One Day, One Struggle: Promoting Sexual and Bodily Rights with a Video Campaign

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November 9 marks the annual international “One Day, One Struggle” campaign, a unique effort to underscore the joint struggle against the violation of sexual and bodily rights in Muslim societies.

This year, Lebanon-based groups NasawiyaHelem and Meem developed an online video campaign on focusing on bodily autonomy and sexual rights of individuals. (The Arabic word “Jismi” means “My Body” in English.)

The videos feature people of different ages, gender expressions, religious affiliations and professional fields talking about the various experiences they were subjected to in terms of sexual and bodily oppression and the ways they were able to overcome these imposed restrictions to achieve complete autonomy and independence in their sexual and bodily choices.

The campaign aims to fill the gap created in dealing with issues related to the body and sexuality, as they are always considered private matters and taboos that shouldn’t be discussed. In addition to them being an integral part of human rights, sexual and bodily rights are a political matter regulated by legislations, rules, institutions and the state, as well as inherited social and cultural restrictions which affect the individual’s relationship with their body and sexuality and reshapes it using oppressive measures, stripping the individual of their autonomy.

Last year, groups held a panel on sexuality at the American University of Beirut (AUB).

If you’d like to contribute your own story, be it a video, a photo, or an article, go to “What do YOU have to say about your body?” on

Activities around the World

This year, 12 countries across Middle East, North Africa, South and Southeast Asia, took part in the campaign. With diverse, groundbreaking actions and events, almost 50 participating human rights organizations, universities and municipalities simultaneously called for public attention to issues like: Right to Information, Sexuality Education, Sexual Health, Bodily Autonomy and Sexual Rights of Individuals, LGBTTQ Rights, Sexual Diversity and Islam, Sexuality and Shari’a as well as the struggle to stop sexual rights violations ranging from Polygamy to killings of women, gay people and transsexuals.

Hundreds gathered at panels, workshops, video and film screenings, theater performances, photo exhibitions and press release hearings in Bangladesh, Egypt, Ghana, Indonesia, Iran, Lebanon, Malaysia, Pakistan, Palestine, Sudan, Tunisia and Turkey to assert that sexual and reproductive rights are universal human rights based on the inherent freedom, dignity and equality of all human beings.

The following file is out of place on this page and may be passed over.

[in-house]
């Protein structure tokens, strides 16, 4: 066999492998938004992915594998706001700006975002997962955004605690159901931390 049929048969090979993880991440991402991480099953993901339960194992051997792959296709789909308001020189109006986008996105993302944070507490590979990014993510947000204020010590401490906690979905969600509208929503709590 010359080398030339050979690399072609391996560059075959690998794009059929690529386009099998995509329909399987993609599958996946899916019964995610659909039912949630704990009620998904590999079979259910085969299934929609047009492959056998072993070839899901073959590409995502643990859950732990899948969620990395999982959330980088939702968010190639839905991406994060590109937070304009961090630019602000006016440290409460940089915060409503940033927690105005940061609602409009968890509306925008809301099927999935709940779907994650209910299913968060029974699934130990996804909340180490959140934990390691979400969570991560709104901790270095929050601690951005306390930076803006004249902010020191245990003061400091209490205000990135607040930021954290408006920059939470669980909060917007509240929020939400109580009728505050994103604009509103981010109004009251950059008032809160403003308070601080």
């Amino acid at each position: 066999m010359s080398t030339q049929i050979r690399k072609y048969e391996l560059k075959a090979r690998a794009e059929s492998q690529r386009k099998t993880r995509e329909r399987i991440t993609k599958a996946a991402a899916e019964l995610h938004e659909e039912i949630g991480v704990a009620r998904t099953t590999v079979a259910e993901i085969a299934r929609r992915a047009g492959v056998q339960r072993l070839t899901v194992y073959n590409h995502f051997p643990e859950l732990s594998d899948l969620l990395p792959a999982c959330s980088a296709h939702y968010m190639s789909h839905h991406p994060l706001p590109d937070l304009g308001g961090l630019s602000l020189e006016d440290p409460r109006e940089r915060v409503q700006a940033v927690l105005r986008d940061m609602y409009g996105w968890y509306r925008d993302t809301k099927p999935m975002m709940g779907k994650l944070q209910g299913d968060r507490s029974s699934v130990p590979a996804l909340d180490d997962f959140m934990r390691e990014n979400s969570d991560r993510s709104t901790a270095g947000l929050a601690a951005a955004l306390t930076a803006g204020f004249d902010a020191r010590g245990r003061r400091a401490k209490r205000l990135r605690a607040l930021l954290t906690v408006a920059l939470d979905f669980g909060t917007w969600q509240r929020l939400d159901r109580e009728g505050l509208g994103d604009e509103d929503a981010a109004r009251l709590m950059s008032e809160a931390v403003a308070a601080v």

Check out the Google Map of all the events here.

Why Launch the “One Day, One Struggle” Campaign

Human rights, including sexual and bodily rights and freedoms continue to be under fierce attack in Muslim societies. Rising conservatism fueled by militarism, increasing inequalities, the politicization of religion and Islamophobia have strengthened patriarchal and extremist religious ideologies that use sexuality as a tool of oppression. This has manifested itself in various forms over the last year, be it as the revocation of the permit for the regional Asia Conference of the International Lesbian, Gay, Bisexual, Transgender and Intersex Association (ILGA) by the police in Indonesia, or the harassment of conference participants by radical Islamist groups, or political pressure on a women’s group promoting women’s rights in Islam in Malaysia, or women like Sakineh Ashtiani being sentenced to death by stoning in Iran, or killings of hundreds of women and transsexuals in Turkey under the pretext of honor and morality.

Despite the differences among Muslim societies in terms of the progress made or the backlash encountered regarding sexual and bodily rights at the national levels, in the post 9/11 social and political context, religion is misused as a powerful instrument of control and sexual oppression with the goal of legitimizing human rights violations in the domain of sexuality. This indicates that sexuality is not a private issue, but rather a site of political, social, and economic struggles for equality, human rights, democracy and peace at the national and international levels.

“One Day, One Struggle” was conceptualized by the Coalition for Sexual and Bodily Rights in Muslim Societies (CSBR) in response to this context and launched on November 9, 2009. Over 20 non-governmental organizations (NGOs) successfully staged bold actions in 11 countries to promote sexual and reproductive rights in the scope of the 1st international campaign organized by the Coalition for Sexual and Bodily Rights in Muslim Societies (CSBR). The 1st succeeded in stirring international public attention and was very positively reviewed by national and international media and organizations who defined it as a historical and timely event. The ongoing human rights violations, as well as the international public appraisal of the 2009 campaign, have encouraged CSBR to continue this initiative and organize the 2nd “One Day, One Struggle” on November 9, 2010.


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